PRESS RELEASE

 

Carl Lewis Coming to Nike Sprint Summit

 

 

For Further Information Contact:

Joy Kamani Jkamani@aol.com  

Cedric Walker flowercitytc@yahoo.com

http://www.nationalscholastic.org

 

January 25, 2003

 

The man with 9 Olympic gold medals will join the spectacular team of coaches at the inaugural Nike Sprint Summit being held in conjunction with the Nike Indoor Championships this March.

 

Carl Lewis, the legendary sprinter, holder of nine Olympic gold medals and two current world relay records returns to the track on March 14th at the Prince George Sports and Learning Center in Landover, Maryland for the Nike Sprint Summit. 

 

This is the first year that the Nike Indoor Championships will feature the Sprint Summit as part of its activities.  The meet, which is scheduled for March 15-16th will showcase the best in America’s high school track and field talent.  Already the fields are filling with the nation’s finest.

 

Lewis will join 2004 Olympic staff member, Coach Orin Richburg and Colorado Flyers coach Tony Wells who along with Houston Westbury girls coach Rose Brimmer and New Jersey’s Winslow Township High School’s Russell Bates will present what is being described as the “Sprint Clinic of the Future,” a nuts and bolts presentation combined with a hi-tech  component featuring reaction time testing.

 

“Carl brings that added dimension to the Summit,” Summit Co-coordinator, Joy Kamani declared. “Who better to speak to young athletes about the sprints than Carl Lewis.  He is the sprints!  He’s the prototype- tested and proven over an enduring career. As an athlete, he is the sprinting authority.  And who better to speak to other athletes from an athlete’s perspective than an athlete.”

 

Carl recalls his own high school career, “It was a big deal to go these kinds of meets,” he said referring to the Nike Indoor Championships.

 

“King Carl” as he is often affectionately known, is looking forward to the venture. “We need to do more for kids, building kids in the sport and letting them know that track is fun, and here’s how you do it,” he stated.  “Doing this goes a long way toward solving the long-term growth problems in our sport.”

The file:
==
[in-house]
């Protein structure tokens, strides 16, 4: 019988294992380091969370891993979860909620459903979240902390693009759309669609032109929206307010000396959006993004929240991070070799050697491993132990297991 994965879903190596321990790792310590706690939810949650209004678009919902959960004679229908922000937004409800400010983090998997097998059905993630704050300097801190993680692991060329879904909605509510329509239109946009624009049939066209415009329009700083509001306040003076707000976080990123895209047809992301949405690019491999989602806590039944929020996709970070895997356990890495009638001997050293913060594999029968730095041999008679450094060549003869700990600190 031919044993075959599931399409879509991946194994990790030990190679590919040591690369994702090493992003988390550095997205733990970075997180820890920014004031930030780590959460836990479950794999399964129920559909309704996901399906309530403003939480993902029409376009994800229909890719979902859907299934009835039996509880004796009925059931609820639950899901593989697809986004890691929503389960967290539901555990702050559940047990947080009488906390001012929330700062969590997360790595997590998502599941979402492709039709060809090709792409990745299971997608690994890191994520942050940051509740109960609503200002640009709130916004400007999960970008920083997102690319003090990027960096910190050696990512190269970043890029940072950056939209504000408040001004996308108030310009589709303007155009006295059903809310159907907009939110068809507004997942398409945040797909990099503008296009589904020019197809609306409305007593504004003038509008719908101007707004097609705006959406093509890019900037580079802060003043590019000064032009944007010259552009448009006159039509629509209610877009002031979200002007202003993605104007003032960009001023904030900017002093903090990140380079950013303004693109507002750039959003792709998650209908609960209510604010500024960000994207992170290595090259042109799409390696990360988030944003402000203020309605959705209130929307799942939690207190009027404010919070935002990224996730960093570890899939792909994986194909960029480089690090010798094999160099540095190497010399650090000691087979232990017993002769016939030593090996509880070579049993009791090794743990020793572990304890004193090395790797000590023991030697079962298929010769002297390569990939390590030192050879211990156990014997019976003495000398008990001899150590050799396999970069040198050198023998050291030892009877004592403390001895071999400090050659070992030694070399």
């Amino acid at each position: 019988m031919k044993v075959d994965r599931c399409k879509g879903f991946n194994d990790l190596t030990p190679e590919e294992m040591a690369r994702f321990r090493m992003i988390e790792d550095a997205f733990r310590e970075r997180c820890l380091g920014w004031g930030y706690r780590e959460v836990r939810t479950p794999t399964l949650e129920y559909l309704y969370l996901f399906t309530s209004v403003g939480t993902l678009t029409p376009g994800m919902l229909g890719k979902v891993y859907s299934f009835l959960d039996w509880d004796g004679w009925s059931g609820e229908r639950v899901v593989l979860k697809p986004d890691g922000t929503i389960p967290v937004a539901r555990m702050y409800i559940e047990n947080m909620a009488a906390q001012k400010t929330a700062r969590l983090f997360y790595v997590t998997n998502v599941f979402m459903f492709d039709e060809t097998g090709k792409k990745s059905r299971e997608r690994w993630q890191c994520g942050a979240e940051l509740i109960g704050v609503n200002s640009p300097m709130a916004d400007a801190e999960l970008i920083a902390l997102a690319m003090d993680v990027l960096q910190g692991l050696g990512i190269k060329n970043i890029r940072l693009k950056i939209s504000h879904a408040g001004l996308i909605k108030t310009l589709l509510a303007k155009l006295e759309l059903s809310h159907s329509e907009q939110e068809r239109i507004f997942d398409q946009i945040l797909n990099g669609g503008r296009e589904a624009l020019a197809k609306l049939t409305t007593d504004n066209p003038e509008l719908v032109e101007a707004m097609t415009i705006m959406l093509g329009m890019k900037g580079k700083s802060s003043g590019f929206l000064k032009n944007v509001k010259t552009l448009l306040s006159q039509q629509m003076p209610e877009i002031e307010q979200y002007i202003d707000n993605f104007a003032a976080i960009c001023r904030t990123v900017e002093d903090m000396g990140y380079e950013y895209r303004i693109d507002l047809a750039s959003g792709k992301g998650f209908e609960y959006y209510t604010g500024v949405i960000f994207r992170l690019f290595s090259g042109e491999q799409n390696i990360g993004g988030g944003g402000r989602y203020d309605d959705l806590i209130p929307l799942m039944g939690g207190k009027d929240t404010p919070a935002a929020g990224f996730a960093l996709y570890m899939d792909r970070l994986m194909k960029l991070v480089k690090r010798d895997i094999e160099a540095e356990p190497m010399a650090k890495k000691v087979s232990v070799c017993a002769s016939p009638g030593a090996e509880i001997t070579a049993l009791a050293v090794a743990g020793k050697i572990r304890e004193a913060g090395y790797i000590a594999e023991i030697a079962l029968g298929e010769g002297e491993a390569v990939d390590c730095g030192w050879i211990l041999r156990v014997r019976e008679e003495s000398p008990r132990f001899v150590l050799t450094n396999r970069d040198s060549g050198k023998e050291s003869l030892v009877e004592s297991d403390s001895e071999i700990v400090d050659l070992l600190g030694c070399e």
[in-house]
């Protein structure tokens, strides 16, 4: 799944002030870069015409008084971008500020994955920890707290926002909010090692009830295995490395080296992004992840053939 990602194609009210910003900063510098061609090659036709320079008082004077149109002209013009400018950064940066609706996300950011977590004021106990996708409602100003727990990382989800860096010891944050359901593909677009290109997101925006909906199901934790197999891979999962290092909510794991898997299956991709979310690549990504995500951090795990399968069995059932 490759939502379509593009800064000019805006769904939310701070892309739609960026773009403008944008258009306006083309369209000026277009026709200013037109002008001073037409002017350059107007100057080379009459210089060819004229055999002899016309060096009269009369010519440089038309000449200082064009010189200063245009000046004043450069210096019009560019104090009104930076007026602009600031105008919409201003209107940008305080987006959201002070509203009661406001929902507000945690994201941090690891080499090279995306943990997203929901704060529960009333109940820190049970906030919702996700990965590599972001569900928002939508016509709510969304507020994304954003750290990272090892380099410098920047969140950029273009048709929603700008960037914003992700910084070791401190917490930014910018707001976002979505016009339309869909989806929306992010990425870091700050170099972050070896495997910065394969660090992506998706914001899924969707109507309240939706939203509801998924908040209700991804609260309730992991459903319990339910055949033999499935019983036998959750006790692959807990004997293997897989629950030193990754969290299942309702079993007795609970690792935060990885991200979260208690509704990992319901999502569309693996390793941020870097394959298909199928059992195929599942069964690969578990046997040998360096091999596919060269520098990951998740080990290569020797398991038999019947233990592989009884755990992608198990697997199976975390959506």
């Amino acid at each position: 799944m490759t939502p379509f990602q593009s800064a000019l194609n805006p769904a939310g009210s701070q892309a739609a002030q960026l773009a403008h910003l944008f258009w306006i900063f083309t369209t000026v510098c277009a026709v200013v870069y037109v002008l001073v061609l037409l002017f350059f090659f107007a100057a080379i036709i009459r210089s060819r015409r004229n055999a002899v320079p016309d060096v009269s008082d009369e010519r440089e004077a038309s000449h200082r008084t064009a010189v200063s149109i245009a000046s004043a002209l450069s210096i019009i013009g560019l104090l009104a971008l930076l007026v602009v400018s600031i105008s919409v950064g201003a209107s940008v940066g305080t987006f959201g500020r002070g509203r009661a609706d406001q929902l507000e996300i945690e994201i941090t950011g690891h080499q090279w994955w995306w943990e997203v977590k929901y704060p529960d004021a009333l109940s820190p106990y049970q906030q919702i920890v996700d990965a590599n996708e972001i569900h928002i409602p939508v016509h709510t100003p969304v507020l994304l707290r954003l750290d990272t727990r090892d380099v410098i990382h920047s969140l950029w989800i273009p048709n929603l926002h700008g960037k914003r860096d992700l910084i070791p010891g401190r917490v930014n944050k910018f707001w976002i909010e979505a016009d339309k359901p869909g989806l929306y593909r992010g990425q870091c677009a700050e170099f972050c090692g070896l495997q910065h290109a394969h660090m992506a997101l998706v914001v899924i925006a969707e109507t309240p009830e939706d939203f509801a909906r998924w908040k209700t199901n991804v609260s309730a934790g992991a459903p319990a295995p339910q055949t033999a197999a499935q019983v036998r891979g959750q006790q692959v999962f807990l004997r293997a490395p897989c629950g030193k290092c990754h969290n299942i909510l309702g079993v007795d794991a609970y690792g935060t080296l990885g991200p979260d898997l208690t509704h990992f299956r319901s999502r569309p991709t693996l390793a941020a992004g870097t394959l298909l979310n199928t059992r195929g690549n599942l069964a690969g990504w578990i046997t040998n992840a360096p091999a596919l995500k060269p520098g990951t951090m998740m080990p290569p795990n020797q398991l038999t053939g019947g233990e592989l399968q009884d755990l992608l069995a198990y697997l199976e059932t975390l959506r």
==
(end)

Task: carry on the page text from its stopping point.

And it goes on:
This sentiment is echoed by Sprint Summit Co-coordinator, Cedric Walker, “We want kids to come back to the sport we used to have such a world domination over.  This is one way we can help that process along.”

 

“It is tremendous for me to come to this event,” Carl continued.  “It’s just like me meeting the old class of athletes prior to me.  I still recall those times.  Bridging the gap is what it’s about… we have to bridge the gap.  I’m happy to see these kids and its good for them to see and speak with athletes like myself who have competed, who can give them insight into the sport.”

 

Some of our young athletes may wonder just why we make such a big deal over Carl Lewis and why is he so significant in track and field history.  Perhaps its difficult to imagine capturing nine Olympic gold medals, including four consecutive gold medals in the long jump, when your own concern is making it to a national meet like the NIC or making the finals in your event.

 

But, Carl knows about that end of it as well.  He comes from a track family.  While most are familiar  with his sister Carol’s early exploits in the track world as a  long jumper few realize that his mother, Evelyn Lawler, made the 1951 Pan Am team as a hurdler.  Carl’s career spanned nearly 20 years from age 7 until he retired after the 1996 Olympics.  He was a member of just about every type of team this country has fielded- Junior teams, World Championship teams, Pan Am teams and, of course, Olympic teams.

 

Although he holds personal bests of 9.86 in the 100 meters, 19.75 in the 200 meters, 47.01 for the 400 and 29’-1.25” (28’-10.25” indoors) in the long jump it may be his 1988 9.78 wind-aided mark in the 100 meters which arguably gets the most attention today.  If 9.78 sounds familiar its because it equals the current world record mark set by Tim Montgommery just last year running with a 2.0 legal wind!

 

In the 1992 Olympics Carl, Michael Marsh, Leroy Burrell and Dennis Mitchell set the World record in the 4x100 meter relay at 37.40.  It was equaled a year later in Germany by Marsh, Burrell, Andre Cason and Jon Drummond.  Two years later in 1994 Floyd Heard joined Carl, Burrell and Marsh to set the world 4x200 meter record at 1:18.68. Both records stand today.

 

The trip to Landover will be somewhat of a homecoming for Carl who has east coach roots having grown up in Willingboro, New Jersey.  His old high school will be competing at the meet as well.  Willingboro is making its own statements this year.  The school’s premier high jumper, Mike Morrison leads the nation in both the high jump and long jump at 7’3” and 23-8.25 respectively, while the 4x4 and 4x8 relay teams occupy the number 3 and number 2 spots in those events.  Willingboro has run 3:25 on the flat track and 8:02.50 on the banked Armory track.

 

The Nike Sprint Summit will be held on Friday evening, March 14th from 8:00 to 10:00 p.m. on the track at the Prince George facility.  It will be free to all athletes registered for the Nike Indoor Championships.  Coaches, parents and others wanting to attend will pay only $10.00.   The meet kicks off at 9:30 a.m. on Saturday morning and athletes will have an opportunity to put to use the knowledge they’ve learned from the King of Sprints.

 

As Nike representative, Josh Rowe, said, “We want to be certain that everyone who leaves the Summit leaves with something they did not already know.  The more high level information we’re able to provide, the better.  We’ll make it worth their while.”  With King Carl on hand to teach, not merely as a spectator, Rowe’s words are a sure bet.